interior, finance and foreign ministers have all met to
concert an ambitious and effective European response:
enhancing police co-operation; speeding up extradition;
putting an end to the funding of terrorism; and
strengthening air security.
We are also looking closely at our national legislation. In
the next few weeks, the Home Secretary intends to introduce
a package of legislation to supplement existing legal powers
in a number of areas. It will be a carefully-appraised set
of measures: tough, but balanced and proportionate to the
risk we face. It will cover the funding of terrorism. It
will increase our ability to exclude and remove those whom
we suspect of terrorism and who are seeking to abuse our
asylum procedures. It will widen the law on incitement to
include religious hatred. We will bring forward a bill to
modernise our extradition law.
It will not be a knee-jerk reaction. But I emphasise we do
need to strengthen our laws so that, even if necessary only
in a small number of cases, we have the means to protect our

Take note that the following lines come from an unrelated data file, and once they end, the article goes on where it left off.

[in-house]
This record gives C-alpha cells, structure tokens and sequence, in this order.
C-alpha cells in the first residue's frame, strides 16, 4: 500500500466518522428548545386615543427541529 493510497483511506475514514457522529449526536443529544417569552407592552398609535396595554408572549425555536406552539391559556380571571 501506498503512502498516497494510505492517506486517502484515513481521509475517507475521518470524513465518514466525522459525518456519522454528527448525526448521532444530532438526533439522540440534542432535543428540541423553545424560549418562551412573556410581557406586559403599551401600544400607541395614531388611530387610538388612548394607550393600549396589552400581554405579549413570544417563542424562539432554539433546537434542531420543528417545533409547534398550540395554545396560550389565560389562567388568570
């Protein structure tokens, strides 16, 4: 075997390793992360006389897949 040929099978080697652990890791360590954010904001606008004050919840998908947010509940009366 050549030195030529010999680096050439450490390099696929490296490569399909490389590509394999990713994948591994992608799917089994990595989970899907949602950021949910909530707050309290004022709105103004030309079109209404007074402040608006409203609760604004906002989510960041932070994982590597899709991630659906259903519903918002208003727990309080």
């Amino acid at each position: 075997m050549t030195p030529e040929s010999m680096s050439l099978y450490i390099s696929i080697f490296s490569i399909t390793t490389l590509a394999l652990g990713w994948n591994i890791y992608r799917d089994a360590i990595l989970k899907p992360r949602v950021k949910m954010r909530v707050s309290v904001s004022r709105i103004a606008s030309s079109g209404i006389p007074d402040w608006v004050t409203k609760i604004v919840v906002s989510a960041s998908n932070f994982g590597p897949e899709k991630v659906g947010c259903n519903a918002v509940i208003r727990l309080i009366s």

citizens’ liberty and our national security.
We have also ensured, insofar as is possible, that every
reasonable measure of internal security is being undertaken.
We have in place a series of contingency plans, governing
all forms of terrorism. These plans are continually reviewed
and tested regularly and at all levels. In addition, we
continue to monitor carefully developments in the British
and International economy. Certain sectors here and around
the world have inevitably been seriously affected, though I
repeat the fundamentals of all the major economies,
including our own, remain strong. The reduction of risk from
terrorist mass action is important also to economic
confidence as 11 September shows. So there is every
incentive in this respect also, to close down the Bin Laden
Mr Speaker, three weeks on from the most appalling act of
terrorism the world has ever witnessed.
The coalition is strong. Military plans are robust. The
humanitarian plans are falling into place.
And the evidence against Bin Laden and his network is
The Afghan people are not our enemy. For they have our
sympathy and they will have our support.
Our enemy is Usama Bin Laden and the Al Qaida network who
were responsible for the events of 11 September. The Taleban
regime must yield them up or become our enemy also. We will
not act for revenge. We will act because for the protection
of our people and our way of life, including confidence in
our economy, we need to eliminate the threat Bin Laden and
his terrorism represent. We act for justice. We act with
world opinion behind us. And we have an absolute
determination to see justice done, and this evil of mass
terrorism confronted and defeated.